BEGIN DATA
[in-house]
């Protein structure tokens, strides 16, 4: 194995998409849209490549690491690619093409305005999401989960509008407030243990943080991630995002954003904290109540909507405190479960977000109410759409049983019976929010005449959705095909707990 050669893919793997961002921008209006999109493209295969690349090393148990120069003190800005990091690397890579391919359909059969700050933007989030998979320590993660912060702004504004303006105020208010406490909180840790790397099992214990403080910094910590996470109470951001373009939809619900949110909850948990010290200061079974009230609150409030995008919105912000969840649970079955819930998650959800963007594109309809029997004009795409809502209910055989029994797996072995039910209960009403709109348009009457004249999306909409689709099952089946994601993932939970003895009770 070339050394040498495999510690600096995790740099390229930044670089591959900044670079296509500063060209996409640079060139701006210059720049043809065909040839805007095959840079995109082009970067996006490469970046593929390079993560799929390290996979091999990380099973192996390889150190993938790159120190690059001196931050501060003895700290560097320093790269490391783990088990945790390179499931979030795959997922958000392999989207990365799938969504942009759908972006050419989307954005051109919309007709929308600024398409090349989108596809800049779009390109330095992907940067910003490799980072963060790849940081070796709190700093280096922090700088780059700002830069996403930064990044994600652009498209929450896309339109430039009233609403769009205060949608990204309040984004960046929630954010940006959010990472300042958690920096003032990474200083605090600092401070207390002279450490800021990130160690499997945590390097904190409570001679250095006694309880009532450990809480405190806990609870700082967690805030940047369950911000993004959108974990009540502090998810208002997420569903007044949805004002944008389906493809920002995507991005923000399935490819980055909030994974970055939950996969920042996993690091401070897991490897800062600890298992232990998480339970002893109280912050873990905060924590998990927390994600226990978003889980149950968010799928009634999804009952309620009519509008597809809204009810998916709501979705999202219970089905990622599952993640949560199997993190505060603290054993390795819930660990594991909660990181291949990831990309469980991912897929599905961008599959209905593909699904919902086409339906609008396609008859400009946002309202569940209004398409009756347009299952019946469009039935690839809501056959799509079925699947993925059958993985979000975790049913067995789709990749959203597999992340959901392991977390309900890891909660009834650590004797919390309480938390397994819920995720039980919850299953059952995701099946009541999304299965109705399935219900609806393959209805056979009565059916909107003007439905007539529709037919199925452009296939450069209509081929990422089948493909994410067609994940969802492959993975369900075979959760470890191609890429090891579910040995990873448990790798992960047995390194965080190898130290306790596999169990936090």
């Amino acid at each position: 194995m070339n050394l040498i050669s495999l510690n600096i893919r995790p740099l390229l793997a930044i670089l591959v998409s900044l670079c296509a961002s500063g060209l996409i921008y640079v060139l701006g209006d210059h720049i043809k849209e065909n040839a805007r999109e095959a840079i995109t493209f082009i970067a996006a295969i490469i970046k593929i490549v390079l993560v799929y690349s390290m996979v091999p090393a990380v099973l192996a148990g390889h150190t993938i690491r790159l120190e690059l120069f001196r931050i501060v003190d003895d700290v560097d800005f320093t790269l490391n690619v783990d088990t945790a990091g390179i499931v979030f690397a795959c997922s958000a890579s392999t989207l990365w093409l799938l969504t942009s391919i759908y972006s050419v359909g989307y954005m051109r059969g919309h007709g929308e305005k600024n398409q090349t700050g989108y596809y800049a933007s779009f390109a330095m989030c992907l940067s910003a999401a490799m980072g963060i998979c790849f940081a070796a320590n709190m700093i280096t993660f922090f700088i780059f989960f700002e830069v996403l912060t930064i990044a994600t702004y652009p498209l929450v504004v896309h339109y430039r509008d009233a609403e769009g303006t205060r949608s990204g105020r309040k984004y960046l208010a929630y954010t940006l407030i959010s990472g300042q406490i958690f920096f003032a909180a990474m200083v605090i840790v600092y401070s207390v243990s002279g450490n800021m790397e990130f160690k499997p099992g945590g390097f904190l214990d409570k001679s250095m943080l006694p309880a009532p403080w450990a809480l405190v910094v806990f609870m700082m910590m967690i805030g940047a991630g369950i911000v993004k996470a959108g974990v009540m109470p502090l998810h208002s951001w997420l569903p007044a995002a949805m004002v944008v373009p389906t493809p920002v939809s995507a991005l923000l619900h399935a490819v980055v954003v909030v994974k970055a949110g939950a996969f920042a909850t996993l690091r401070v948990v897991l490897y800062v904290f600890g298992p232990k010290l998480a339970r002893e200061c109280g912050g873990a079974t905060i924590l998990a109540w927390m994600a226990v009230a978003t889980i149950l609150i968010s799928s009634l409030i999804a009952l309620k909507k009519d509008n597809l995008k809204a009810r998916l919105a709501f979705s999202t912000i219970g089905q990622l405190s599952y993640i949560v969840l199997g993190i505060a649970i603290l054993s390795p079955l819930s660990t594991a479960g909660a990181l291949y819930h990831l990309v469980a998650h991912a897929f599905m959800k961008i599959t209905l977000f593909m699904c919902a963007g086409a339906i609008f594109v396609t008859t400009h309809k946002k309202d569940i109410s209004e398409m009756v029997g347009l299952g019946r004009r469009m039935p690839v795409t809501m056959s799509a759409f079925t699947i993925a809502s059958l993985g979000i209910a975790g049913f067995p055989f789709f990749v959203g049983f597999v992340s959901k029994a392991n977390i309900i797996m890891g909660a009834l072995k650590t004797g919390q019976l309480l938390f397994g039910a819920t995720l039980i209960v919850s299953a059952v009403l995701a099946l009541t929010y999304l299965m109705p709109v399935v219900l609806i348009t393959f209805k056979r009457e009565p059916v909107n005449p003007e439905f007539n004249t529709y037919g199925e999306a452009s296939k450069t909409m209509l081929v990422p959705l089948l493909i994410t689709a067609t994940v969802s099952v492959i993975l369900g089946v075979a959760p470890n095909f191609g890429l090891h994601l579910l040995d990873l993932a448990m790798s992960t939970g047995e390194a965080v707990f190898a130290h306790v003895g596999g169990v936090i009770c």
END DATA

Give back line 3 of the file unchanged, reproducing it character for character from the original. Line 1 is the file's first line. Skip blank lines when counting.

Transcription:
């Amino acid at each position: 194995m070339n050394l040498i050669s495999l510690n600096i893919r995790p740099l390229l793997a930044i670089l591959v998409s900044l670079c296509a961002s500063g060209l996409i921008y640079v060139l701006g209006d210059h720049i043809k849209e065909n040839a805007r999109e095959a840079i995109t493209f082009i970067a996006a295969i490469i970046k593929i490549v390079l993560v799929y690349s390290m996979v091999p090393a990380v099973l192996a148990g390889h150190t993938i690491r790159l120190e690059l120069f001196r931050i501060v003190d003895d700290v560097d800005f320093t790269l490391n690619v783990d088990t945790a990091g390179i499931v979030f690397a795959c997922s958000a890579s392999t989207l990365w093409l799938l969504t942009s391919i759908y972006s050419v359909g989307y954005m051109r059969g919309h007709g929308e305005k600024n398409q090349t700050g989108y596809y800049a933007s779009f390109a330095m989030c992907l940067s910003a999401a490799m980072g963060i998979c790849f940081a070796a320590n709190m700093i280096t993660f922090f700088i780059f989960f700002e830069v996403l912060t930064i990044a994600t702004y652009p498209l929450v504004v896309h339109y430039r509008d009233a609403e769009g303006t205060r949608s990204g105020r309040k984004y960046l208010a929630y954010t940006l407030i959010s990472g300042q406490i958690f920096f003032a909180a990474m200083v605090i840790v600092y401070s207390v243990s002279g450490n800021m790397e990130f160690k499997p099992g945590g390097f904190l214990d409570k001679s250095m943080l006694p309880a009532p403080w450990a809480l405190v910094v806990f609870m700082m910590m967690i805030g940047a991630g369950i911000v993004k996470a959108g974990v009540m109470p502090l998810h208002s951001w997420l569903p007044a995002a949805m004002v944008v373009p389906t493809p920002v939809s995507a991005l923000l619900h399935a490819v980055v954003v909030v994974k970055a949110g939950a996969f920042a909850t996993l690091r401070v948990v897991l490897y800062v904290f600890g298992p232990k010290l998480a339970r002893e200061c109280g912050g873990a079974t905060i924590l998990a109540w927390m994600a226990v009230a978003t889980i149950l609150i968010s799928s009634l409030i999804a009952l309620k909507k009519d509008n597809l995008k809204a009810r998916l919105a709501f979705s999202t912000i219970g089905q990622l405190s599952y993640i949560v969840l199997g993190i505060a649970i603290l054993s390795p079955l819930s660990t594991a479960g909660a990181l291949y819930h990831l990309v469980a998650h991912a897929f599905m959800k961008i599959t209905l977000f593909m699904c919902a963007g086409a339906i609008f594109v396609t008859t400009h309809k946002k309202d569940i109410s209004e398409m009756v029997g347009l299952g019946r004009r469009m039935p690839v795409t809501m056959s799509a759409f079925t699947i993925a809502s059958l993985g979000i209910a975790g049913f067995p055989f789709f990749v959203g049983f597999v992340s959901k029994a392991n977390i309900i797996m890891g909660a009834l072995k650590t004797g919390q019976l309480l938390f397994g039910a819920t995720l039980i209960v919850s299953a059952v009403l995701a099946l009541t929010y999304l299965m109705p709109v399935v219900l609806i348009t393959f209805k056979r009457e009565p059916v909107n005449p003007e439905f007539n004249t529709y037919g199925e999306a452009s296939k450069t909409m209509l081929v990422p959705l089948l493909i994410t689709a067609t994940v969802s099952v492959i993975l369900g089946v075979a959760p470890n095909f191609g890429l090891h994601l579910l040995d990873l993932a448990m790798s992960t939970g047995e390194a965080v707990f190898a130290h306790v003895g596999g169990v936090i009770c």